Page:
Qatar: HEI Official Proposes Expansion of Private Universities to Meet Demand
A senior official of Qatar University, Dr. Khalid al-Khater, has called for the establishment of more private universities to accommodate the growing number of immigrants in the country, citing India, the UAE, and Bahrain as models. At a recent symposium organized the by Doha International Centre for Interfaith Dialogue, Dr. al-Khater suggested that these institutions offer affordable tuition, take proper steps toward accreditation, and work closely with the Ministry of Higher Education. He also proposed that existing institutions implement an international student quota and offer more academic disciplines.
November 26, 2016
Iraq: Militias Gain Influence at Universities
The Popular Mobilization Units (PMU), a state-sponsored collective of militias, is gainging on Iraqi campuses, particularly in Baghdad. Earlier this year, the PMU implemented a program to assemble, train, and support university student forces, offering sessions in the use of weapons and martial arts and sending members on actual “defense and security” missions in Baghdad. PMU campus events draw large crowds of students, to the consternation of many academics who argue that universities are not the proper venue for militia activity.
November 21, 2016
Middle East: New Report Reflects Progress in Educational Development
According to the 2016 Global Youth Development Index and Report, the Arab region is seeing progress in educational development, as measured by secondary school enrollment numbers, literacy rates, and “digital skills” among those in the 15-24 age group. Of the 21 countries in the MENA region, 14 were ranked “very high,” with Gulf states taking top spots, while Iraq, Djibouti, and Mauritania were ranked “low.” This educational disparity highlights existing hurdles to progress, and has led many in the higher ed sector to push for more intraregional partnerships and training institutes. The report was put out by the U.K.-based Commonwealth Secretariat.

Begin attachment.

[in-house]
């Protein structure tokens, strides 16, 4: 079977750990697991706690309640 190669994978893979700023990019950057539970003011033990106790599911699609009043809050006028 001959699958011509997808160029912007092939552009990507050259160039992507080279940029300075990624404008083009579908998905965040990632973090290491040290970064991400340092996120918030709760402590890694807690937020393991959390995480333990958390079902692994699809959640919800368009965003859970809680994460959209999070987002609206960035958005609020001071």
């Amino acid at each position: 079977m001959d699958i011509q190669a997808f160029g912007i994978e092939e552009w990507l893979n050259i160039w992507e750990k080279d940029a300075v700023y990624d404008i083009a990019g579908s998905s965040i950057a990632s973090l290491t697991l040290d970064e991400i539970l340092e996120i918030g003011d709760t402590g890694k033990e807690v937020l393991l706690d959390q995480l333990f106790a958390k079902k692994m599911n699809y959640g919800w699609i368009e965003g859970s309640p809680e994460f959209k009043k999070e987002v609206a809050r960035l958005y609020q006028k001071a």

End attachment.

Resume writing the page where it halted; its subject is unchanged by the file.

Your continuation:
November 11, 2016
Middle East: Academic Institutions Are a Key Target for Violence, Says a New Report
‘En masse’ attacks at universities in Pakistan, Afghanistan, and Yemen, were among the lowlights of a Scholars at Risk (SAR) report which details violence at institutions of higher education from May 2015 and September 2016. The report describes 158 reported attacks in 35 countries. Put out by SAR’s Academic Freedom Monitoring Project, the report calls for “increased awareness, enhanced documentation, and greater protection for scholars, students and other members of higher education communities.”
University World News
Yemen: Increased Student Mobility to Pakistan
Yemen is seeking to send university students to Pakistan, according to a Yemeni official. Pakistan, which has sought to improve access to and the quality of its higher education sector for more than a decade, now reportedly has 180 higher education institutions. Pakistan plans to expedite student visas for Yemeni students seeking to study at Pakistani HEIs.
Turkey: Higher Education Faces Continued Purge
The purge at Turkish universities is continuing, with some 1,267 academicians dismissed in late October and early December as the result of governmental decree. Turkey’s president Recep Tayyip Erdogan has also taken direct control of the appointment of university rectors. The dismissed academics join thousands of civil servants dismissed since an attempted coup on 15 July, in which 265 people were killed. Immediately after the coup attempt, 1,577 university deans and 27,000 education ministry staff members were dismissed, 4,225 academics were suspended, and 15 universities were closed.
University World News